Anosmia is the medical term for the loss of the sense of smell. Blind people have lost their sight. Deaf people have lost their ability to hear. Anosmics have lost their sense of smell. And as is true in both the loss of sight and hearing, this can affect people from birth (congenital) or it can be the result of an injury. Mine is the latter.

I became anosmic after an accident in which I badly damaged my back and took a heavy knock to the head. Thankfully, I’ve fully recovered from both the bang on my head and the back injury, but I’ve not regained my sense of smell.

When people find out that I’m anosmic, there is a list of questions that they generally work through so I will try to answers these for you here:

How do you know you can’t smell?
I know what you’re thinking. Stupid question. And that’s normally my response. But thinking about it, it is something that’s hard to test, it’s very a subjective sense. It’s not something you wake up to and it suddenly strikes you that there is no smell! I imagine that waking up blind or deaf is much more of an immediate shock.

If I magically zapped away your sense of smell, right now, as you’re reading this, I’m sure you wouldn’t notice. After a few days, you’d probably assume you’re congested. And after a few weeks, you’d just forget about it. It’s only clear that you’ve got a problem when you see something that you know smells very distinctive (good or bad) and you can’t smell a thing.

When did you realise you’d lost your sense of smell?
It wasn’t until months after the accident that I realised I had lost my sense of smell. This is normally a shock to most people. But for the reasons above, you just fob it off as a cold, congestion, or hayfever, until eventually, you become used to not smelling stuff and that becomes the new normal.

My realisation came when I was in a petrol station forecourt with my dad. I, like many others, enjoy(ed) the smell of petrol when topping up the tank. On this particular occasion, I could see the petrol fumes pouring out of the fuel tank from the car in front as they filled up, the windows were open, and the smell came in. But this time it was different, I was suddenly aware that I was tasting the petrol fumes, not smelling them.

How can you taste food? How do you eat?!
This is a tough one to answer. People who do not have Anosmia can simply taste some food, and then hold their nose and taste it again, to make a direct and instant comparison. I can’t do that. As mentioned, I wasn’t even aware that I’d lost my sense of smell until months after I had. There are foods that I like, and ones that I don’t. So in that respect, not much has changed.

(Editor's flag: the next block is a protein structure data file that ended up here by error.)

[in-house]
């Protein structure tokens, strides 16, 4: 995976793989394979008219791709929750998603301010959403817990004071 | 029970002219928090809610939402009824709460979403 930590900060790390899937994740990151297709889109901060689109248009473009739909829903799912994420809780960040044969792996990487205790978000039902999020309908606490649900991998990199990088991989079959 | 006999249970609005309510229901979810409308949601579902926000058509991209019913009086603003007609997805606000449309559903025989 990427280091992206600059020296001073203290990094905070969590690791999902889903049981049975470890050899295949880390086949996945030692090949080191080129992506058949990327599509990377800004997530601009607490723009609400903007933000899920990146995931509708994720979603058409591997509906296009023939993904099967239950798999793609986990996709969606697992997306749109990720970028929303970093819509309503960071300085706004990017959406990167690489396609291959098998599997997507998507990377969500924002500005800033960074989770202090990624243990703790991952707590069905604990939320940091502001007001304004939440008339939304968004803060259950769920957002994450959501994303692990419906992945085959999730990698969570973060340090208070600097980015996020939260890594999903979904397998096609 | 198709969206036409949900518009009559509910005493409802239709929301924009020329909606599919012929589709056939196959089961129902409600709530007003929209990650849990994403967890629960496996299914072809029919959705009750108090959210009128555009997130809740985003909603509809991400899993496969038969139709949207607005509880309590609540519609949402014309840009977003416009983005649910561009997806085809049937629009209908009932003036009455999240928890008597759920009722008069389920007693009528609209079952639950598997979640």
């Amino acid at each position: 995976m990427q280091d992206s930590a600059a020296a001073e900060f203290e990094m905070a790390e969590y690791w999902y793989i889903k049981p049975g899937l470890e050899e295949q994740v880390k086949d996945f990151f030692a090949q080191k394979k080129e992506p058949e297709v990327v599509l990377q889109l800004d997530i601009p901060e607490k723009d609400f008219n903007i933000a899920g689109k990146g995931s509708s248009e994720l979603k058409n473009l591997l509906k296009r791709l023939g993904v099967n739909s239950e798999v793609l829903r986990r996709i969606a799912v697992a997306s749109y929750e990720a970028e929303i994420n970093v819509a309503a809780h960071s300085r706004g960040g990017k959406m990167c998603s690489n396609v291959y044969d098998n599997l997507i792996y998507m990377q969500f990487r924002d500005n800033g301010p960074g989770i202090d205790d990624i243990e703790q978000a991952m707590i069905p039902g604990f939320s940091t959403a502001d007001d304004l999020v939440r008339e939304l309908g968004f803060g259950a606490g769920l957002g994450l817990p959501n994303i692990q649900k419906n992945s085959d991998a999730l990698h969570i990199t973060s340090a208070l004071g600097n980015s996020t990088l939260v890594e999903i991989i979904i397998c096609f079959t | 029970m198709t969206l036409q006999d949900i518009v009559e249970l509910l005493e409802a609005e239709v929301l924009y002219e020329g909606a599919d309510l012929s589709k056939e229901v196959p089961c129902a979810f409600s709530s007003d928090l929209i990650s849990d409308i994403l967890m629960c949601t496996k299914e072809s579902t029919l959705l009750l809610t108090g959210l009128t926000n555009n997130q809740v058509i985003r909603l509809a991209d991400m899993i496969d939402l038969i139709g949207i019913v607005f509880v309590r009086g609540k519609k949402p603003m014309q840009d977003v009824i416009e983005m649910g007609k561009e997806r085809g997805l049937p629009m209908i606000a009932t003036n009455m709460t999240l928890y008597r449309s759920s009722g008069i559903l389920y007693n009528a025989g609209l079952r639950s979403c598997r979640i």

Taste is technically independent of the sense of smell. Sweet, salty, sour, bitter. All of these are still present and correct for me. However, most people’s perception of ‘taste’ will be made up of around 75% smell. So smell is clearly a big part of the eating experience. A part that I no longer have.

That said, there has been one quite large change. The texture of food is now much more important to me. If you blended up two meals into a weird smoothie, I could tell you if it’s sweet, salty, sour or bitter, but I couldn’t tell you if it was chicken or pork. I couldn’t tell you if it was a carrot or a potato. But, when I eat these in a more conventional way, from a plate, I can absolutely tell what I’m eating – I can see it. And more importantly, I can feel it. The texture is now my primary form of ‘taste’ it has filled that 75% gap left by the disappearance of smell.

Interestingly Ben Cohen (the Ben from Ben & Jerry’s ice cream) is anosmic. And this is the primary reason that their ice cream contains such whopping great chunks of chocolate, banana, fudge etc. Ben kept adding chunks and increasing their size until he was happy with the flavour. Because to him, the texture was his primary sense of ‘taste’.

Do you miss being able to smell?
No, not really. Whenever smell seems to work it’s way into a conversation, it’s negative. Something smells horrible, someone’s been sick, the cat has dragged in a rotten bird carcass or the baby has released a small biological weapon into it’s nappy. So no, I don’t really miss it.

Do your other senses compensate for losing your sense of smell?
Possibly, but again it’s hard to tell. I certainly don’t have any superpowers, at least not any that I’ve discovered yet.

Well… there is one thing I can do, which is quite strange… but it’s not something that I can do on-demand. And it doesn’t happen very frequently.

I can remember some smells, and these ‘smell-memories’ can be triggered by visuals, stories, people, anything. And yes, that includes film and television programmes.

You may think I have lost my sense of smell, but really I’ve gained the power of smell-o-vision.


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